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A coworker complained to me that his attempts at providing better, or unorthodox (compared to existing) solutions in his work are being cut short by his team leader.

The manager in question is new in his current role, although a veteran in company.
I can sympathise with the team leader in question, as the new team he's in charge of creating from scratch is highly visible and has a lot of hopes hanging on it (a new, company wide initiative being led by it).
Additionally, he's rather strapped for manpower currently (a three person team, including him).
Professionally, I think he's a good programmer, with (possibly too much) sensitivity to business/product requirements.

As far as I can tell, it leads him to make safer, less radical choices when it comes to day to day work and developing new features, and less likely to deviate from existing patterns.

I'll note that this is conjecture on my part, as I haven't actually discussed this with him, nor am I part of his team.

The coworker in question is a relatively new hire, although I was impressed by him as being professional conscientious programmer, with disdain for writing bad code or propagating bad design decisions and staying up to date with current practice and so on.
He confided in me that he's feeling frustrated and constrained, being forced to write code that is less maintainable, elegant and performant than he could and should.
He's aware of the (possibly) precarious position of his team, but he still thinks some more leeway should be given for doing things better.

When speaking with him, I told him that I think he has a point and should be able to be given the leeway to do things his way ti a reasonable degree.
However, the final call should still be his manager's, and he can't maintain friction with him without it having bad consequences.
I also pointed out that the manager in question could be justified in doing things the way he did, given the risks he has to deal with (which he acknowledged).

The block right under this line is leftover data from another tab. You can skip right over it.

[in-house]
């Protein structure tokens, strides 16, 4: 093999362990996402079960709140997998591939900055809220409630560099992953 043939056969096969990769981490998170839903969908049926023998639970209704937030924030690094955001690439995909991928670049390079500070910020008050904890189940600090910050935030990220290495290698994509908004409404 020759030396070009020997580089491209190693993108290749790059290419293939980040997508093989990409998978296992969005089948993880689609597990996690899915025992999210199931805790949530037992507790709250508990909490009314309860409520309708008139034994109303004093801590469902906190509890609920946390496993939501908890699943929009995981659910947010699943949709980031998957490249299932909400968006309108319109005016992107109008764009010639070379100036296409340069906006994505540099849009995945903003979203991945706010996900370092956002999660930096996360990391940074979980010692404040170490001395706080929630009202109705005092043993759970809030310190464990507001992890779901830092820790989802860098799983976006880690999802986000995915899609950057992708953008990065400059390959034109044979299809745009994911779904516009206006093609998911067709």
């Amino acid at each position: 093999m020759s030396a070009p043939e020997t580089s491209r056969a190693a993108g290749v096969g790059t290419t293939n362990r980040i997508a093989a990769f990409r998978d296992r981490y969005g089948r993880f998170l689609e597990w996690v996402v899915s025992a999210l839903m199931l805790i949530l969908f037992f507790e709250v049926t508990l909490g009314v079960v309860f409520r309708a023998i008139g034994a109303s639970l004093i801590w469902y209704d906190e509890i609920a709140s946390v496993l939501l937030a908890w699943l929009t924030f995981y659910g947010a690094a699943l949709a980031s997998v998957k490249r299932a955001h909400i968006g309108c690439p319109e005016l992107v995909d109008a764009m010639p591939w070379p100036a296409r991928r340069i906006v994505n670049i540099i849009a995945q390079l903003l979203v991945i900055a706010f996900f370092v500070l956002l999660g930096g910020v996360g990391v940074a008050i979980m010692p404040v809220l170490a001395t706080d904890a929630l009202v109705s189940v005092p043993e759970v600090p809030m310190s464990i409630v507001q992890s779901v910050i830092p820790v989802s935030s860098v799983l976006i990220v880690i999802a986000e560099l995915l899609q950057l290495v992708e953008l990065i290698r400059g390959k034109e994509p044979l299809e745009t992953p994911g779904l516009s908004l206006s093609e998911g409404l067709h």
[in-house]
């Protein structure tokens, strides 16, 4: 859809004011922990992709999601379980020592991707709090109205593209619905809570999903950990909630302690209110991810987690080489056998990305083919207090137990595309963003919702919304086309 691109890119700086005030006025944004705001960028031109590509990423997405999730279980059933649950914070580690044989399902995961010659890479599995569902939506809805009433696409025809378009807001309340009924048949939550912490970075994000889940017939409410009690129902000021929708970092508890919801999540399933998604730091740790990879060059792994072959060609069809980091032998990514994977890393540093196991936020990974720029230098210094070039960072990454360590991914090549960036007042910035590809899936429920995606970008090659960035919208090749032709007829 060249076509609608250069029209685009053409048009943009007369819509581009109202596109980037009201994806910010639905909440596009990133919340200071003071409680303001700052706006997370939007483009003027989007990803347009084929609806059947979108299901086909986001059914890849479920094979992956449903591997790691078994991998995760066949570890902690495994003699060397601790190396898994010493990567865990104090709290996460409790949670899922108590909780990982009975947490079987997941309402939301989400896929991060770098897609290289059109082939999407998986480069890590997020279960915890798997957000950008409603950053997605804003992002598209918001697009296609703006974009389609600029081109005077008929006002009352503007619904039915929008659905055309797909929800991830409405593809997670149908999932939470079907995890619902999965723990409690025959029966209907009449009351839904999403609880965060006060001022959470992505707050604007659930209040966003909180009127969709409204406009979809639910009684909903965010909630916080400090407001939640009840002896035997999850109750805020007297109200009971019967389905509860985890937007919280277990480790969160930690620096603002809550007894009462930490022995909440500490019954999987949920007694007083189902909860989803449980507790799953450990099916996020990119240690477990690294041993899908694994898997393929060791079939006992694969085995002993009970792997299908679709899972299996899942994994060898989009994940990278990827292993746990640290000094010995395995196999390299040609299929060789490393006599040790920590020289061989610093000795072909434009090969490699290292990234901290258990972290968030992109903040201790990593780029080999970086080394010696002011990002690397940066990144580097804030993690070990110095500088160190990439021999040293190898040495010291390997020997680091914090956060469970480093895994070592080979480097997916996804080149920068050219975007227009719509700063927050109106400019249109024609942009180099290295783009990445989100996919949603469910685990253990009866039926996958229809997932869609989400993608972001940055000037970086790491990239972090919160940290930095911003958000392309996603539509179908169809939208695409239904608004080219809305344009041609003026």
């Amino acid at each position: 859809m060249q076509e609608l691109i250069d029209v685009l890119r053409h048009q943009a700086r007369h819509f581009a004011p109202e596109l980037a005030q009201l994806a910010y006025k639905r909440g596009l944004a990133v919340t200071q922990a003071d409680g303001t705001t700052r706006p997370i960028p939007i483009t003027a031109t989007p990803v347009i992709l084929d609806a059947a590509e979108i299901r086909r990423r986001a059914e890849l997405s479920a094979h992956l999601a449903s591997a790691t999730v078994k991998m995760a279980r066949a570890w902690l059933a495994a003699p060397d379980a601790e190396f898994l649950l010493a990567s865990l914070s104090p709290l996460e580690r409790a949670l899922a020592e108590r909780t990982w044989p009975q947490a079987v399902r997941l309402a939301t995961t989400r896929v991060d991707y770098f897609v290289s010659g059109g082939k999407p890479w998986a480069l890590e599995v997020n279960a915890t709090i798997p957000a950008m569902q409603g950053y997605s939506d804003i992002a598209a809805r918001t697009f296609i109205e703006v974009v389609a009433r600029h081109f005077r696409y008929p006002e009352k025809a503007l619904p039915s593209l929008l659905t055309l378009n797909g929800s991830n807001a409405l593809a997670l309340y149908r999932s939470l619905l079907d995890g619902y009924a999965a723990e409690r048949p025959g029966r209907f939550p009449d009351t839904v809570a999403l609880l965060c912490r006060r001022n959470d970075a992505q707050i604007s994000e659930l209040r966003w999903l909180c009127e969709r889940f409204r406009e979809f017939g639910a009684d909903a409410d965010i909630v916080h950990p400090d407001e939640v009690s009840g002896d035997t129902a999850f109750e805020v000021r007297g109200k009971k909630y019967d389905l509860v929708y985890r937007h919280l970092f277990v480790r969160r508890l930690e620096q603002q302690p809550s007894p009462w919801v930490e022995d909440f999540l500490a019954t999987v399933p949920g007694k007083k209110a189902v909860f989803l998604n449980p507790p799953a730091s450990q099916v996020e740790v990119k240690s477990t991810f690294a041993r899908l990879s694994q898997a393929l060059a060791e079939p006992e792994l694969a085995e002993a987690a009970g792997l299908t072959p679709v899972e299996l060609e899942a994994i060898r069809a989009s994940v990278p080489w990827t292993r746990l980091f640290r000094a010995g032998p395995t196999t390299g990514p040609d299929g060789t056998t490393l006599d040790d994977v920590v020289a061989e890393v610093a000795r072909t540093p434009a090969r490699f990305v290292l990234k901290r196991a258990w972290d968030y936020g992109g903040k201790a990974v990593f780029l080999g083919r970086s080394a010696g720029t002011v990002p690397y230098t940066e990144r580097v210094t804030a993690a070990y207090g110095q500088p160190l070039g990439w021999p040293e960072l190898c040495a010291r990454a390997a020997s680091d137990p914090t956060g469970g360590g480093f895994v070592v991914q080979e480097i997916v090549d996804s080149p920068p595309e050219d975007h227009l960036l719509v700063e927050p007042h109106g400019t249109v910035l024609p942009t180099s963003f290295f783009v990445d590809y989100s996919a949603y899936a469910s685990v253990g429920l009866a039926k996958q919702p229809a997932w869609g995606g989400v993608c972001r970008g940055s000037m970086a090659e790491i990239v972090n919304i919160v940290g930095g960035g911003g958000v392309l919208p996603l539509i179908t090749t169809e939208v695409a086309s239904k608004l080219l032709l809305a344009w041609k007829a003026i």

I suggested that he should raise his concerns to his manager, but in general keep a low profile, avoid friction and hope that at some future, less turbulent time he'll get a chance to work in a more palatable manner (in the same team or another).

Is this sound advice?
Should I've said or done something differently?
Is there anything else I can or should do?


A little clarification

I'd like to address a couple of points @sascha raised:

  • The coworker in question, although being fresh, has long work experience behind him.
  • The changes he suggested, in my view, didn't appear to be more time consuming and lent themselves to be a good foundation for future work.
  • The codebase which he works on is a hot mess, a big monolith rife with inconsistencies, anti-patterns and pitfalls, which isn't being defended by anyone presently working at the company.
  • The long term strategy for the codebase is to gradually refactor commonly used code, introduce new functionality into new ("micro") services and generally avoid introducing new code into the monolith.

According to what my coworker says, the direction of work done by his team contradicts that last point.
We're all aware of business requirements and that sometime reality dictates we have to write code we're not proud of, but the claim in this case is that bad practices are preserved even when there's enough leeway to do things right.
Incidentally I agree with the sentiment, and that it's the correct thing to do, but my question is how to communicate this to higher ups, find a compromise, or failing that, how to keep working with that fait accompli?

  • 1
    Something that you friend should keep in mind is that the manager was probably put in the position he is in for his conservative qualities. – Gregory Currie Aug 10 at 15:55
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    I'm curious as to why so many questions here are of the "asking for a friend" type. And honestly, if you're getting this information from your friend, and you're not privy to any other information, details, or perspective, then how can you make any kind of informed recommendation to your friend? How do you know that you've been given all of the facts, and not just the facts that support your friend's position? – joeqwerty Aug 11 at 3:55